Billie Joe Armstrong reveals Green Day's most "misunderstood" album

Green Day frontman Billie Joe Armstrong has explained why he thinks one album in particular stands out as the band's most "misunderstood".

Billie Joe Armstrong reveals Green Day's most "misunderstood" album
Emily Carter

With a whopping 13 albums to their name now, Green Day frontman Billie Joe Armstrong has been reflecting on the band's epic discography – and how he feels about certain records many years down the line.

In a new interview with Vulture, the frontman suggests that the trio's sixth record Warning (released in 2000) is perhaps their most misunderstood, with his ideas for it not quite lining up with where music was heading at the time.

"Those songs on Warning, I really wanted to flesh out," he says. "I listened to that record for the first time in a while [recently], and I think it was [made] at a time where there was capital P pop-punk starting to happen very early, in the late ’90s and 2000s, that I wanted to kind of get away from and get into things that were more rootsy. I was listening to a lot of Tom Waits and the Pretenders, just great, classic rock'n'roll. We really were trying to do something that was more acoustic.

Read this: "They could be the next Beatles": The story of Green Day’s debut album, 39/Smooth

"It has an audience…" he adds. "I guess that’s the one thing about records and time. When people revisit stuff, there’s fans of that era or that time where they have that record as their particular favourite. They want to be different, you know? I think Warning’s the one right now that I look at that maybe, at the time, was sort of misunderstood."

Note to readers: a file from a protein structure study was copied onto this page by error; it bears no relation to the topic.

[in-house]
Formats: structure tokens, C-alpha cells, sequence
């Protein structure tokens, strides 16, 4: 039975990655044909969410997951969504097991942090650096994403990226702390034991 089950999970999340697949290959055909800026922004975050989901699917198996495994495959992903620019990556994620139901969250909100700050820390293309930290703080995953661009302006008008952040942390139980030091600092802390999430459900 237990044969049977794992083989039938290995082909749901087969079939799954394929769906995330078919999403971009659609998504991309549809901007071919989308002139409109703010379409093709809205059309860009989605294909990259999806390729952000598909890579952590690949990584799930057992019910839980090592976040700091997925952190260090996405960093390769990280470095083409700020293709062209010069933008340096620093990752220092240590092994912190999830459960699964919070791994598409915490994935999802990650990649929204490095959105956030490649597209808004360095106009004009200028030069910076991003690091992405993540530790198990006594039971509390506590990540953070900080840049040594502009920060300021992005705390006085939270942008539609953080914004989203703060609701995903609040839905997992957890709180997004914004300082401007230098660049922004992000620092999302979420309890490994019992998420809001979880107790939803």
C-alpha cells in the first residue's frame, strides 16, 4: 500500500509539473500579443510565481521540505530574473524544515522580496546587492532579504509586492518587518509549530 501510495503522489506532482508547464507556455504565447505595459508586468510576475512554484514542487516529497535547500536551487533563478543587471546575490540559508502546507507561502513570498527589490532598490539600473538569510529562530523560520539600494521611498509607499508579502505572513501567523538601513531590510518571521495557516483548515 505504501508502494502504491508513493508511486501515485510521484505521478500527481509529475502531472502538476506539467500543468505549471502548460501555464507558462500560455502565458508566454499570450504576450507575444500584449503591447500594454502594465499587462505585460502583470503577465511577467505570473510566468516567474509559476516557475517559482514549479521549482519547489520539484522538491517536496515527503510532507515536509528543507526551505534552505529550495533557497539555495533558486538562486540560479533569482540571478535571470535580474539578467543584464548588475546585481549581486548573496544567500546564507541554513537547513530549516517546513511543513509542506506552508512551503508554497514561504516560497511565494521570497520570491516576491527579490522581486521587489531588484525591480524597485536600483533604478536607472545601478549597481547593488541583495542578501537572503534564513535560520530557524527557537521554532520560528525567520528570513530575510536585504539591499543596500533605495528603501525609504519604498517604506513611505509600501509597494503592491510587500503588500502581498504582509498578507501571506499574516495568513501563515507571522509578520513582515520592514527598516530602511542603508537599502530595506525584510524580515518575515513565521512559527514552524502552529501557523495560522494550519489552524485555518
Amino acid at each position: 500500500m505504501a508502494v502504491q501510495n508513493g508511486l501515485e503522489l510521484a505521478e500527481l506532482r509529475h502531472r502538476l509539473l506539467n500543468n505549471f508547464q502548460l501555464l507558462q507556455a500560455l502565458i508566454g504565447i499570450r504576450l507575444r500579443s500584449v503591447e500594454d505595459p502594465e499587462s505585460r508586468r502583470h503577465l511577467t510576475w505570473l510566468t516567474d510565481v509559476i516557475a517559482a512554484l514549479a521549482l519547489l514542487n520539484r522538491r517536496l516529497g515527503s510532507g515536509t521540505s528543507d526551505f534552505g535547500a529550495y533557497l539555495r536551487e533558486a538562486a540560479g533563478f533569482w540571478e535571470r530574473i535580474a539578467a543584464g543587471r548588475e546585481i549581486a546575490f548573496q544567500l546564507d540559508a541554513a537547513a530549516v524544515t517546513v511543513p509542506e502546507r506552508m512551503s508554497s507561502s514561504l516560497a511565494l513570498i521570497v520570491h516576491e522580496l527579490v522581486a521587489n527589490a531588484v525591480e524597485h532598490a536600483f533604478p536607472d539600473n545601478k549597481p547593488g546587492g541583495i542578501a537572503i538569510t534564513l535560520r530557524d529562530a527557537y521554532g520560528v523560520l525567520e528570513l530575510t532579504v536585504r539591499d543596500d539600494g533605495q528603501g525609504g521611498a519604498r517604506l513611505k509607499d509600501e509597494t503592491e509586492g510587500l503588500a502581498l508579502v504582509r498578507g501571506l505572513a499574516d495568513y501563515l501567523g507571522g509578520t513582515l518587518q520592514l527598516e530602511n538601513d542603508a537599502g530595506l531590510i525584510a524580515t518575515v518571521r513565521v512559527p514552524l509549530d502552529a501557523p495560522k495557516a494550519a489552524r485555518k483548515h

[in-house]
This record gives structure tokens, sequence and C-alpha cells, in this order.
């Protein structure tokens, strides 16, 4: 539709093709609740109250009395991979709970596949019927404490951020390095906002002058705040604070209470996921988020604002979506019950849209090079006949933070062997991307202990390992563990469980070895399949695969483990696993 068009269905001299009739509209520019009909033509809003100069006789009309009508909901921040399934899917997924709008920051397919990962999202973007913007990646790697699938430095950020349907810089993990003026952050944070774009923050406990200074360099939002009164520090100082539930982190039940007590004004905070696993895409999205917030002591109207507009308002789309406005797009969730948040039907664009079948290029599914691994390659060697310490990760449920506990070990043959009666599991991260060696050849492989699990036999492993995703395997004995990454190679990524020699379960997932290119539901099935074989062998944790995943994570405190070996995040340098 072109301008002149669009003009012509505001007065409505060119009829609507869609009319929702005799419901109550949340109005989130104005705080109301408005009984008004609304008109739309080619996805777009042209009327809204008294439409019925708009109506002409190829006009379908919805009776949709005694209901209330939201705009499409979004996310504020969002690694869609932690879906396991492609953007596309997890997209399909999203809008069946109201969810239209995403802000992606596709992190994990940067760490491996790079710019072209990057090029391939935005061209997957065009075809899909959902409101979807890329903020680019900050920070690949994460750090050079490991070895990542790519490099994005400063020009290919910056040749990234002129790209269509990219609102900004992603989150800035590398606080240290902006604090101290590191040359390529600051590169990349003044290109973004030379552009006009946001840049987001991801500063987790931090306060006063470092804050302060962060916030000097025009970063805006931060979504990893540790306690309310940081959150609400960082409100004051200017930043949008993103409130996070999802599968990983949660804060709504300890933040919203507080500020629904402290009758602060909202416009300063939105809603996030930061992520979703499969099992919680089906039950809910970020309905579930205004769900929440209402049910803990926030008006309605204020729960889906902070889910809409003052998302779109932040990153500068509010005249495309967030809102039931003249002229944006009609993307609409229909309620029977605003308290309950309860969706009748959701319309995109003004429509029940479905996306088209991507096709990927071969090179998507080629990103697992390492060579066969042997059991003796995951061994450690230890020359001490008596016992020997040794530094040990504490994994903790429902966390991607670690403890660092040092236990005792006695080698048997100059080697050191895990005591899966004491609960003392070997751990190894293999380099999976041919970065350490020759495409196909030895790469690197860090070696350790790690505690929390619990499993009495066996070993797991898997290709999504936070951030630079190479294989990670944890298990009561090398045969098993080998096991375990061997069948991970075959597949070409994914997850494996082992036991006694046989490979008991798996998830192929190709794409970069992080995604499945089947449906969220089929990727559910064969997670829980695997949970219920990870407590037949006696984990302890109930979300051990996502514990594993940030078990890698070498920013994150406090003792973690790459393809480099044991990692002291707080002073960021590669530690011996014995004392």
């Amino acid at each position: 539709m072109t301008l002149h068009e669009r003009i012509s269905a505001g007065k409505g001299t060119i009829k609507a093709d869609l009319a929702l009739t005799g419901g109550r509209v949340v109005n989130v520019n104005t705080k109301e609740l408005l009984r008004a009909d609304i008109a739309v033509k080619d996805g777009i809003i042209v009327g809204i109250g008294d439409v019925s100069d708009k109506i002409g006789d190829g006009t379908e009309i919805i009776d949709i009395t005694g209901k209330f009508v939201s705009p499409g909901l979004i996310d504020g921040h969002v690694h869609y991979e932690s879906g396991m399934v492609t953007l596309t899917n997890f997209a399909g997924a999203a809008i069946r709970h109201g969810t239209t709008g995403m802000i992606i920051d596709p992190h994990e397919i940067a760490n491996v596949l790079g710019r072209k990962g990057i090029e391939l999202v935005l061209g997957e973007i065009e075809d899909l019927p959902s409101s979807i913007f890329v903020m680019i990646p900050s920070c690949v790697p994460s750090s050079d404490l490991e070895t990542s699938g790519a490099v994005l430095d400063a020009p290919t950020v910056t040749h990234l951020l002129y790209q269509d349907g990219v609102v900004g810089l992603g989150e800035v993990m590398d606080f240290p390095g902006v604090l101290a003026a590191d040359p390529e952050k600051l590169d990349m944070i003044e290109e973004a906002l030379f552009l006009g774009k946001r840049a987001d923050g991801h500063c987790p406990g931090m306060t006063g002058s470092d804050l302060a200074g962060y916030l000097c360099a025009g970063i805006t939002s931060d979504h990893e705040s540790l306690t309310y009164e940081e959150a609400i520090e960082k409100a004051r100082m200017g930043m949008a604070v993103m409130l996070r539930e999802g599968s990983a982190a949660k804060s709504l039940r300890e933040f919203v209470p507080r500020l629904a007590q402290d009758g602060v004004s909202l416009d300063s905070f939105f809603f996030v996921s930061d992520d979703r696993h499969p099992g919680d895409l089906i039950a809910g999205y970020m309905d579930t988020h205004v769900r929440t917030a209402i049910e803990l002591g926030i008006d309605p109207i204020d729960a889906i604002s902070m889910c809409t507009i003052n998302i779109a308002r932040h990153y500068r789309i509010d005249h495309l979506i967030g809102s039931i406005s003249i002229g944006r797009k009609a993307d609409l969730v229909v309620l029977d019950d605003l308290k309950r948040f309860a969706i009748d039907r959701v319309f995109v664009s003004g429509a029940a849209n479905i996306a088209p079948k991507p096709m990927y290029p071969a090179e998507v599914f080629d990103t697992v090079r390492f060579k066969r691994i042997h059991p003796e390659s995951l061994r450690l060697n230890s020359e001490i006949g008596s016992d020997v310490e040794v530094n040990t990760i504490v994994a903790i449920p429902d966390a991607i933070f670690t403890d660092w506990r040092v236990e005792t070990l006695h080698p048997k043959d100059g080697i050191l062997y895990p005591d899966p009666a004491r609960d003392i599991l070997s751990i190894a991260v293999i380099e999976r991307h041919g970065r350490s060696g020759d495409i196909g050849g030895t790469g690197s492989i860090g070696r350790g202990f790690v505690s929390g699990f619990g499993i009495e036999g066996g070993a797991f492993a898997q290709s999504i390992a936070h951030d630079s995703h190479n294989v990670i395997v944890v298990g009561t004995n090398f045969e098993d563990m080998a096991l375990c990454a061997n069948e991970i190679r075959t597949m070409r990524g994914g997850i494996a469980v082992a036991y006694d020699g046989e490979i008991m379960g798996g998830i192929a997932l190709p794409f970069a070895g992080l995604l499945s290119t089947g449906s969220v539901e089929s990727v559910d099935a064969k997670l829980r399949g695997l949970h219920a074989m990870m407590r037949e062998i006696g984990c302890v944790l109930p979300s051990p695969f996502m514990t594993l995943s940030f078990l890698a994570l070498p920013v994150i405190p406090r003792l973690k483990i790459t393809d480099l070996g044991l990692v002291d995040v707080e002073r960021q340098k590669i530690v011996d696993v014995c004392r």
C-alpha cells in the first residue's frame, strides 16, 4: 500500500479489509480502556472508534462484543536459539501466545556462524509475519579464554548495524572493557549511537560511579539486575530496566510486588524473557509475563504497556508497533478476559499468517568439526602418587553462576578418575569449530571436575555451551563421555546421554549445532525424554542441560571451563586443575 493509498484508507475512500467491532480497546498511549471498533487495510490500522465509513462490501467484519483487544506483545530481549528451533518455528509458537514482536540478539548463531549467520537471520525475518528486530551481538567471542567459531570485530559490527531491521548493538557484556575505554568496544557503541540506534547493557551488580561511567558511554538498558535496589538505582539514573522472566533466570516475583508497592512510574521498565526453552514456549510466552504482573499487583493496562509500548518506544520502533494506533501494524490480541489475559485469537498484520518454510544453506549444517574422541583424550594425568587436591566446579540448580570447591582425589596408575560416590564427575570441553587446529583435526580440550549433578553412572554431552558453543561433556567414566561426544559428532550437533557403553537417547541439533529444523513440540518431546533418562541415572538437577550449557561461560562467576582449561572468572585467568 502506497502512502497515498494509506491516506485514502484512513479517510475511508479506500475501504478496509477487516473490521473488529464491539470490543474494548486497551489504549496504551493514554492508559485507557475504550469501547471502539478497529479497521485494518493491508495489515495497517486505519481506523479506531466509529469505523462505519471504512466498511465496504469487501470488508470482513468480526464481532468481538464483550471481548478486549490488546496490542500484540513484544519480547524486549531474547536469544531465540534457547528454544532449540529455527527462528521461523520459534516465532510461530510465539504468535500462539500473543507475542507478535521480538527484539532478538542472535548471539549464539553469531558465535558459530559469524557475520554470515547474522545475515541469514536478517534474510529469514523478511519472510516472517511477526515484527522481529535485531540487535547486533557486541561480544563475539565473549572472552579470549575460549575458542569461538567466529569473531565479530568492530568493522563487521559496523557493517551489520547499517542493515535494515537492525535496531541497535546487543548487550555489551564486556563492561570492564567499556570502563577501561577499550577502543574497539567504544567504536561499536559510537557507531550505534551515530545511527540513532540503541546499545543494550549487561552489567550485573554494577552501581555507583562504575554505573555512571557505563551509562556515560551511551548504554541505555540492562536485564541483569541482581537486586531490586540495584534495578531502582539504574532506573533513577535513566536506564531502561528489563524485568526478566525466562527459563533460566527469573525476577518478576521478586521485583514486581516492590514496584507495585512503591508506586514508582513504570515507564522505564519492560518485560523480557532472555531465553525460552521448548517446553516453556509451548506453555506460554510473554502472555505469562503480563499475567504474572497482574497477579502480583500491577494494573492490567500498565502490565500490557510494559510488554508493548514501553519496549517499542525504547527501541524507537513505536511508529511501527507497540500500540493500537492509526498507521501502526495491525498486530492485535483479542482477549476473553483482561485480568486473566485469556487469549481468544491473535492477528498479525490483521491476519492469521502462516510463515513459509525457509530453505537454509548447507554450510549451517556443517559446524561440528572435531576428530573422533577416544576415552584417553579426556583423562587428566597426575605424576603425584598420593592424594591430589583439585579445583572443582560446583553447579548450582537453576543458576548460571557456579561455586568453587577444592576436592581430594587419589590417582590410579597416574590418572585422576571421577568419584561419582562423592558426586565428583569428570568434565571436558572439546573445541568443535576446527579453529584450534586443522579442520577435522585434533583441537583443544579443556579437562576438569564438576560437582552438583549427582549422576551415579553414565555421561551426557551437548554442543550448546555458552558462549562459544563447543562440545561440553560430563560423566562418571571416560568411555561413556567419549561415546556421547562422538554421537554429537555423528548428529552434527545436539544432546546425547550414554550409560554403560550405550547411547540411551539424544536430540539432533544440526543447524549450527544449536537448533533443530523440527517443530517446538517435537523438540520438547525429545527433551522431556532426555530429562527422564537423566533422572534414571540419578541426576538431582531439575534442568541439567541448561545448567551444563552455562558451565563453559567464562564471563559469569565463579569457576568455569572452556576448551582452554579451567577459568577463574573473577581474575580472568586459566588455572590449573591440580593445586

Early last year, Billie Joe told Rolling Stone that he'd actually like to re-record Warning. "It was right when Pro Tools started happening," he recalled. "I want to go back and just do everything more live, because I think Minority live is a lot better than it came out on the album. But that’s just one of those things that you think about too much."

In the same new Vulture interview, Billie Joe says that, currently, 1991's Kerplunk! is his favourite Green Day album.

"It’s kind of autobiographical," he says. "We wrote that record when I was 18, 19 years old, and it was at a time before punk became mainstream. There’s something about it that feels like a fanzine. All of us were living together, living in bands together. It was a coming of age in a way. A song like Welcome To Paradise wasn’t just about teenage heartbreak anymore. It had a lot more to do with life slapping you in the face."

Read this: The story of pop-punk in 16 songs

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